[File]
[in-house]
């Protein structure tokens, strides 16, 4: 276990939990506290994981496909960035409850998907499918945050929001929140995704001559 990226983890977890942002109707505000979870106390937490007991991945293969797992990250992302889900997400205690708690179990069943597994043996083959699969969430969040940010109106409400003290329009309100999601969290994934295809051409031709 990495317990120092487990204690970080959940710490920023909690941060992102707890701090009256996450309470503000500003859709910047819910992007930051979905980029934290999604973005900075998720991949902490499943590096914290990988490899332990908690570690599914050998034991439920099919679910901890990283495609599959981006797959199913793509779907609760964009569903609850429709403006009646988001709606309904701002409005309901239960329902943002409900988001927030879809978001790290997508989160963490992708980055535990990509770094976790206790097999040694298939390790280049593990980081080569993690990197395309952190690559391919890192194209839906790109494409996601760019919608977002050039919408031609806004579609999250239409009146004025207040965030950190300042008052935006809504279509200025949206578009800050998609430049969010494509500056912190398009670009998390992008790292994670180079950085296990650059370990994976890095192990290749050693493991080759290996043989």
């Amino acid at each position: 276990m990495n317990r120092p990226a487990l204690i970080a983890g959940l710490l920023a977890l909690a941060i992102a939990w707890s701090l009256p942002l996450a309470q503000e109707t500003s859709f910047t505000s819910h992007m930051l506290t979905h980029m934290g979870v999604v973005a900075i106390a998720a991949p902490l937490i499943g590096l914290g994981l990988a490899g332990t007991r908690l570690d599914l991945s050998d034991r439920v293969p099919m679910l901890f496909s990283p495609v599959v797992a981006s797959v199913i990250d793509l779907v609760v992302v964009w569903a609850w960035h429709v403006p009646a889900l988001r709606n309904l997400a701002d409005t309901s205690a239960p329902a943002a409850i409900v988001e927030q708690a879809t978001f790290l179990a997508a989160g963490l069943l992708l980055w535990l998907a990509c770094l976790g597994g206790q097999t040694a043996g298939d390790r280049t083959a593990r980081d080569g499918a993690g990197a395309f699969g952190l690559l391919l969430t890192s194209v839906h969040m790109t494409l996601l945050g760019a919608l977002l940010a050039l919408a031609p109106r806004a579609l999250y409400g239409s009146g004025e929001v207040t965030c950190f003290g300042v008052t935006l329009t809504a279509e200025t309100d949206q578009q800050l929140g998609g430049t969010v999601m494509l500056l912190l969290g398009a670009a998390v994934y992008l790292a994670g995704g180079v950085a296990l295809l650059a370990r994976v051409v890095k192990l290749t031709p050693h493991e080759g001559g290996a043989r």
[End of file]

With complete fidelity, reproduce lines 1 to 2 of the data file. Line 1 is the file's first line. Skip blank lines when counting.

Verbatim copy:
[in-house]
């Protein structure tokens, strides 16, 4: 276990939990506290994981496909960035409850998907499918945050929001929140995704001559 990226983890977890942002109707505000979870106390937490007991991945293969797992990250992302889900997400205690708690179990069943597994043996083959699969969430969040940010109106409400003290329009309100999601969290994934295809051409031709 990495317990120092487990204690970080959940710490920023909690941060992102707890701090009256996450309470503000500003859709910047819910992007930051979905980029934290999604973005900075998720991949902490499943590096914290990988490899332990908690570690599914050998034991439920099919679910901890990283495609599959981006797959199913793509779907609760964009569903609850429709403006009646988001709606309904701002409005309901239960329902943002409900988001927030879809978001790290997508989160963490992708980055535990990509770094976790206790097999040694298939390790280049593990980081080569993690990197395309952190690559391919890192194209839906790109494409996601760019919608977002050039919408031609806004579609999250239409009146004025207040965030950190300042008052935006809504279509200025949206578009800050998609430049969010494509500056912190398009670009998390992008790292994670180079950085296990650059370990994976890095192990290749050693493991080759290996043989």